Athletic Achilles’ tears are typically acute injuries caused by a “high rate of loading” associated with specific movements which include landing, pivoting or sweet juke moves on the field…talk about all-time backfires! Acute injuries commonly occur at the distal portion (i.e. the point farthest towards your heel) of the tendon where blood flow is diminished. Out-of-shape athletes returning to high-impact sports make up the largest portion of these injuries.  Trauma from a foreign object is another common cause of an acute Achilles’ tear (i.e. Tonya Harding action to the back of your ankle).  These injuries are not pretty, but if you’ve seen the movie, Saw, you may remember one of the hostages having their Achilles’ sliced to prevent escape.  Uncommon but horrific to say the least.  Tears during motor vehicle crashes are more typical and can be equally debilitating.  Chronic Achilles’ tendon injuries can also eventually lead to tears. Nagging Achilles’ tendonosis (chronic inflammation of the Achilles’ tendon) transforms the molecular properties of the tendinous collagen making the tendon soft and pliable.  Pliability is the Achilles’ kryptonite (not arrows as Hollywood would have you believe)!  As we age, we are more prone to tendon tears.  Two factors lead to increased Achilles’ tears as we age: 1) the transformation that takes place in your tendon’s cartilage and 2) hypovascularity (impaired blood flow) making previously injured, older athletes more prone to Achilles’ tears.

Stat Fact: The Achilles’ tendon is the strongest tendon in the body, absorbing up to 8x our body weight in force during athletic movements (2).

Surgery and Rehabilitation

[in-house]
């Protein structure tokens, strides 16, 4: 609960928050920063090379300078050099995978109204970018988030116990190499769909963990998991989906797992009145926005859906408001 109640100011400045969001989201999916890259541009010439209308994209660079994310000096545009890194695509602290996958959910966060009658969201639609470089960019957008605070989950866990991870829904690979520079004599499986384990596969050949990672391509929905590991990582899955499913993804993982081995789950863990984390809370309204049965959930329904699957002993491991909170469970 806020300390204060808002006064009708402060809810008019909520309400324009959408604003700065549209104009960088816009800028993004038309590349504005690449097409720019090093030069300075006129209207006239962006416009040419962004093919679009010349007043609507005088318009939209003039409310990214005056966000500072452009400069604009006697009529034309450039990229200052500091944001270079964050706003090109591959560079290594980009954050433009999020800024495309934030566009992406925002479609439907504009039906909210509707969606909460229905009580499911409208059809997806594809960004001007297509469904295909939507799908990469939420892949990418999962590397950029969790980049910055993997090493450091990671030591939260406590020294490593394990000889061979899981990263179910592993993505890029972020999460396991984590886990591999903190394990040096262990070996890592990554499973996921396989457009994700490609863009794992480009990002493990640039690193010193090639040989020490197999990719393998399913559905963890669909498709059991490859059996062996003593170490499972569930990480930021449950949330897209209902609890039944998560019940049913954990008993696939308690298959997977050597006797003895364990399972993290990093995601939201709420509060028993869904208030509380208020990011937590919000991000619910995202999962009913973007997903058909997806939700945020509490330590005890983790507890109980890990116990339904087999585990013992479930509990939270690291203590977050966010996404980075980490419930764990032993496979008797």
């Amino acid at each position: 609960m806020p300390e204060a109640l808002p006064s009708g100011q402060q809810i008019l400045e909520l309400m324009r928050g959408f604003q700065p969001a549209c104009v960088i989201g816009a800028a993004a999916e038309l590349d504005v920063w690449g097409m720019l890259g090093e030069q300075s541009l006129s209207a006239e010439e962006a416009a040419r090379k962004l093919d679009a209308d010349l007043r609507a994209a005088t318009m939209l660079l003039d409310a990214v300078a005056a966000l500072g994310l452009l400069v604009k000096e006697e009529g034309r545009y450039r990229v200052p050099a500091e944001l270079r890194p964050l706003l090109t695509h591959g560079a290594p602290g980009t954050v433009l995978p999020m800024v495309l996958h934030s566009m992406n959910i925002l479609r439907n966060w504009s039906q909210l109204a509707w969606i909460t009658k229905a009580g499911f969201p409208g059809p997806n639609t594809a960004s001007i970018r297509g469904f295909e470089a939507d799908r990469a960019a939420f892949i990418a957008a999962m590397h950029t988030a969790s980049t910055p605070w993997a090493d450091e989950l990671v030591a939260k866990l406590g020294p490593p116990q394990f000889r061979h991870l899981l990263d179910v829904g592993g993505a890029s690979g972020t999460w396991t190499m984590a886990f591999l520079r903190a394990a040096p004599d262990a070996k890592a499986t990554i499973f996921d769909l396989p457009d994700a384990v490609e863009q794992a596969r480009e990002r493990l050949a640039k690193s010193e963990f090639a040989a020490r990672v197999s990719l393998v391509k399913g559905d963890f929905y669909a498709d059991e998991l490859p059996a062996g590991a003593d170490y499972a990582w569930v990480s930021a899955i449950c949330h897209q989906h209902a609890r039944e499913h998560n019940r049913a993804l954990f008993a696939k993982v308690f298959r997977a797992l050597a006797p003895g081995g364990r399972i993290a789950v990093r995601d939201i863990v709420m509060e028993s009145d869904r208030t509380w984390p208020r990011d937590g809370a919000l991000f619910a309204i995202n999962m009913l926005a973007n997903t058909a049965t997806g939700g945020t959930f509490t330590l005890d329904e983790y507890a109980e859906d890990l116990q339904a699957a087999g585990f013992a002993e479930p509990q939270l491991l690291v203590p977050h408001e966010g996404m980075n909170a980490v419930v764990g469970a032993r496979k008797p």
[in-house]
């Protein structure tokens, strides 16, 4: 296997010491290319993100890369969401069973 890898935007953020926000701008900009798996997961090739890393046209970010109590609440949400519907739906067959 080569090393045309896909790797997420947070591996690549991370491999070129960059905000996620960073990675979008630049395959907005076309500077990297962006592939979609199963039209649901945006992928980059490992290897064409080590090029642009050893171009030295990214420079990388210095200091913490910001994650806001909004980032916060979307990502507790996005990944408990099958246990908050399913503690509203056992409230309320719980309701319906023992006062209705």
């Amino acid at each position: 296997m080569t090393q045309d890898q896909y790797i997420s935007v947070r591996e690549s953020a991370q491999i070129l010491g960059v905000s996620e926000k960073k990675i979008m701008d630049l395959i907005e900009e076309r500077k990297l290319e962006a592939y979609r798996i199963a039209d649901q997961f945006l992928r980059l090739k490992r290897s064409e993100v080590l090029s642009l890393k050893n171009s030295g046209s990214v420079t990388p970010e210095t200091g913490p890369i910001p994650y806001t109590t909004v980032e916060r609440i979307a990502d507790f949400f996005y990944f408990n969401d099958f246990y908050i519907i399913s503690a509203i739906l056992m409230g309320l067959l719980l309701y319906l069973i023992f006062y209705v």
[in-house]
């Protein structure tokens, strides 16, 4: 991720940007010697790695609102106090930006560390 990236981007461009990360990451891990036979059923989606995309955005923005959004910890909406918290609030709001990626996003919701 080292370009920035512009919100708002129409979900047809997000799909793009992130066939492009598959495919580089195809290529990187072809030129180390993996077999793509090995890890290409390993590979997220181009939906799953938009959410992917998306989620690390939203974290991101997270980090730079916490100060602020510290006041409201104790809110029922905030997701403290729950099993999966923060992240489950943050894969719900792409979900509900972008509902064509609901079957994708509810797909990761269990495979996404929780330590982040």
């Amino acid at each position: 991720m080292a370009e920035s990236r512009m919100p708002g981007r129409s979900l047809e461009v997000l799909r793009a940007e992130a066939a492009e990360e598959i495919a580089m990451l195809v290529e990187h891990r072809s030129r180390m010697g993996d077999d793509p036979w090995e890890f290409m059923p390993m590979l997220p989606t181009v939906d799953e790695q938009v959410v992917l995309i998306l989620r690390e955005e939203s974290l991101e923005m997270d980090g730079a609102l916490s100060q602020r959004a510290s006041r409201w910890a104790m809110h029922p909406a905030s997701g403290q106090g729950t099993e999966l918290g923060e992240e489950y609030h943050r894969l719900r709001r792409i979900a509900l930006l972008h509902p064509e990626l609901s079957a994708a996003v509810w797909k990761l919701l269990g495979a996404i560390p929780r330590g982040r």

Surgery is always the last option.  Debate surrounds the efficacy of surgery and rehabilitation in Achilles’ tears.  Studies show conflicting evidence in terms of recovery speed and re-rupture rates for individuals with and without surgery (5). There is further debate on the first phase of rehabilitation for both groups. One theory of rehabilitation promotes 6-8 weeks of immobilization via casting.  Casting is typically done in plantar-flexion (with your foot bent at 90 degrees to your calf) or in the neutral position (imagine your foot’s position as your leg hangs over the edge of the bed).  Immobilization is thought to allow collagen repair following surgery increasing stiffness and strength of the tendon. The other accepted method of rehabilitation is the exact opposite of immobilization: early mobilization. Early mobilization is believed to promote revascularization of the injured tendon. Revascularization is believed to enhance strength (4).  More importantly early mobilization is associated with similar functional gains and a low re-rupture rate (5).  These positive attributes make early mobilization an important variable for surgical and non-surgical treatment of Achilles’ tendon tears.